(That said, I don't agree with the author's opinion but it just seemed so disrespectful. Obviously quite some work went into this already and visually, it shows.)
This idea is simply false.
> There is nothing semantic about using an 'a' tag to refer to a link or td for a table cell.
HTML tags have defined semantics (and, in modern HTML, that's pretty much exclusively how they are defined, though there's a handful of remaining tags where the semantics refer to presentational conventions of print media, and are so at least quasi-presentational.)
> These codifications make web development less accessible to non programmers.
Only if by "non-programmers" you mean "people who don't read the definitions"; insofar as composing HTML is difficult to non-programmers, it has nothing to do with the defined tag semantics, and insofar as defined tag semantics make HTML difficult for some people, its not really about their skill as programmers.
> Ideally we'd all start going around creating our own top level tags to define user interface
I don't see why this is ideal; indeed, from a maintenance perspective, it seems to be the opposite of ideal.
> but we don't really have that opportunity today.
Sure we do; among other alternatives, XML+XSLT is a real thing supported by browsers.
That's not to say we should do it -- unlike you I think it is far from ideal. But certainly we could do it, using existed, widely-supported technologies.
> The only chance, I believe, we have to build a linguistically semantic web is to build conventions around class names usage
If semantic definitions of tags in standards documents make HTML inaccessible, how aren't semantic definitions of class names relying on knowledge codified outside of standards documents going to do exactly the same thing?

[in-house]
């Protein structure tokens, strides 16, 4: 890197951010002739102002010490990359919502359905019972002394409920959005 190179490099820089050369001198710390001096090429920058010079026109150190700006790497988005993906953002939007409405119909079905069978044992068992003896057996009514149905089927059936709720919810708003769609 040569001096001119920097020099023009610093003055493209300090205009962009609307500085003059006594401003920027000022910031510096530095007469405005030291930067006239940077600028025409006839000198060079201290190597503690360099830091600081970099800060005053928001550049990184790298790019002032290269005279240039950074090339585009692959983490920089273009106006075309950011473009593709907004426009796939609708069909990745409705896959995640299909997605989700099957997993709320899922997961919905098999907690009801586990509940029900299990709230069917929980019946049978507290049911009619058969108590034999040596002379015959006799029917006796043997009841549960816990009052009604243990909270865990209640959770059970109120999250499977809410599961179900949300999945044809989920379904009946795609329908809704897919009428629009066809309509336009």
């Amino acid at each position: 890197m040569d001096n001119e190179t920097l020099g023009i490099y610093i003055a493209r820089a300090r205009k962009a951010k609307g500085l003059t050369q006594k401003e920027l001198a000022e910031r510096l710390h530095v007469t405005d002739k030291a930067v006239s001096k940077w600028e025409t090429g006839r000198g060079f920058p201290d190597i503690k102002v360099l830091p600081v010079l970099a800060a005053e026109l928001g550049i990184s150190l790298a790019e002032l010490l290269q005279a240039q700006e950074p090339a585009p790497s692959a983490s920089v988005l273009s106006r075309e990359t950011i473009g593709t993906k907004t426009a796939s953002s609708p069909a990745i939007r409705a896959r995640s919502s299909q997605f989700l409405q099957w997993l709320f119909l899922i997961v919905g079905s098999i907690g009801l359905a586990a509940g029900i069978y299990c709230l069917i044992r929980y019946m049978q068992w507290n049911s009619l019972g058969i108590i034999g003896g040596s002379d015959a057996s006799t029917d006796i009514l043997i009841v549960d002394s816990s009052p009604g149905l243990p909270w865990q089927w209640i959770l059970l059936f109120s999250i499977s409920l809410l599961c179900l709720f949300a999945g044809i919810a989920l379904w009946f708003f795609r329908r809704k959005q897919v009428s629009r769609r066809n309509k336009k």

Don't mind these silly geese bickering about the semantics, what really matters is the productivity increase a tool brings its users. Semantic UI looks to be very strong in that regard. There's a veritable shitload of good stuff in there.
"Semantic" actually means something important in the context of HTML, and this project completely violates it.
Semantic UI has a meaning. The authors chose to ignore its meaning while trading on the cachet of the name. While their web dev skills may be unsurpassed, it's a reasonable criteria on which to judge them.
A single post or two on the name I could understand, but every comment? HN fixates on the absurd.
Calling something Semantic UI and comparing it to another library, that more follows the actually meaning of semantic, is silly. Yes you can change the class name but setting up the name as something meaningful, something semantic, such as 'submitButton' lets you redefine it in the CSS.
If I'm building something that multiple clients will use I don't want each client having buttons with class names specific to the client, but something I can modify easily in the CSS to get the look and feel they want.
It's ass backwards.